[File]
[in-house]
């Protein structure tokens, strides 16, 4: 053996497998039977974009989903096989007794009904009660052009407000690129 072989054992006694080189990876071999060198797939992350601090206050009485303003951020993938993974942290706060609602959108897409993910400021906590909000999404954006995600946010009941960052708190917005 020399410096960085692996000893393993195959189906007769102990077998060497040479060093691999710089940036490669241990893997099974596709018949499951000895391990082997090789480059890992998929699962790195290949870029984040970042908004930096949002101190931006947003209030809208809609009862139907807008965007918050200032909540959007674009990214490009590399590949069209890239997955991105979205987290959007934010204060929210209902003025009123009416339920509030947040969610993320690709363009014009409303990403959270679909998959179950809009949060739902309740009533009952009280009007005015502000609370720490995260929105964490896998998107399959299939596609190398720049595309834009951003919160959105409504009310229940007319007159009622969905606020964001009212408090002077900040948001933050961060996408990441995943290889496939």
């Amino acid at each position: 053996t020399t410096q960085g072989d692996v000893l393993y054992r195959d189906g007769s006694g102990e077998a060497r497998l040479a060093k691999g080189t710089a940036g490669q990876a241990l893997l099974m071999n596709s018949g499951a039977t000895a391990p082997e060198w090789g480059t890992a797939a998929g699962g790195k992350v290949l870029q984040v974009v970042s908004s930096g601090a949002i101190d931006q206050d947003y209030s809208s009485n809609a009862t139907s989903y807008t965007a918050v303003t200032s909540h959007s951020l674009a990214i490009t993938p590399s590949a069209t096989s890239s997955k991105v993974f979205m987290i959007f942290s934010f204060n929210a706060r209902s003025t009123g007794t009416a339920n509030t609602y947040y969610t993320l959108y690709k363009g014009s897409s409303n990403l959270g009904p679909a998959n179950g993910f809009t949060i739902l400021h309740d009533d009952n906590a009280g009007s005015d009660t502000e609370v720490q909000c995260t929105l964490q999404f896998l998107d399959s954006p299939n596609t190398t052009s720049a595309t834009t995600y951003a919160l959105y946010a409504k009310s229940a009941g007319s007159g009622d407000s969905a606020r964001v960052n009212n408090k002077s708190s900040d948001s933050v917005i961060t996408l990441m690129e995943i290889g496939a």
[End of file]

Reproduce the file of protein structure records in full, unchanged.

[in-house]
């Protein structure tokens, strides 16, 4: 053996497998039977974009989903096989007794009904009660052009407000690129 072989054992006694080189990876071999060198797939992350601090206050009485303003951020993938993974942290706060609602959108897409993910400021906590909000999404954006995600946010009941960052708190917005 020399410096960085692996000893393993195959189906007769102990077998060497040479060093691999710089940036490669241990893997099974596709018949499951000895391990082997090789480059890992998929699962790195290949870029984040970042908004930096949002101190931006947003209030809208809609009862139907807008965007918050200032909540959007674009990214490009590399590949069209890239997955991105979205987290959007934010204060929210209902003025009123009416339920509030947040969610993320690709363009014009409303990403959270679909998959179950809009949060739902309740009533009952009280009007005015502000609370720490995260929105964490896998998107399959299939596609190398720049595309834009951003919160959105409504009310229940007319007159009622969905606020964001009212408090002077900040948001933050961060996408990441995943290889496939």
């Amino acid at each position: 053996t020399t410096q960085g072989d692996v000893l393993y054992r195959d189906g007769s006694g102990e077998a060497r497998l040479a060093k691999g080189t710089a940036g490669q990876a241990l893997l099974m071999n596709s018949g499951a039977t000895a391990p082997e060198w090789g480059t890992a797939a998929g699962g790195k992350v290949l870029q984040v974009v970042s908004s930096g601090a949002i101190d931006q206050d947003y209030s809208s009485n809609a009862t139907s989903y807008t965007a918050v303003t200032s909540h959007s951020l674009a990214i490009t993938p590399s590949a069209t096989s890239s997955k991105v993974f979205m987290i959007f942290s934010f204060n929210a706060r209902s003025t009123g007794t009416a339920n509030t609602y947040y969610t993320l959108y690709k363009g014009s897409s409303n990403l959270g009904p679909a998959n179950g993910f809009t949060i739902l400021h309740d009533d009952n906590a009280g009007s005015d009660t502000e609370v720490q909000c995260t929105l964490q999404f896998l998107d399959s954006p299939n596609t190398t052009s720049a595309t834009t995600y951003a919160l959105y946010a409504k009310s229940a009941g007319s007159g009622d407000s969905a606020r964001v960052n009212n408090k002077s708190s900040d948001s933050v917005i961060t996408l990441m690129e995943i290889g496939a």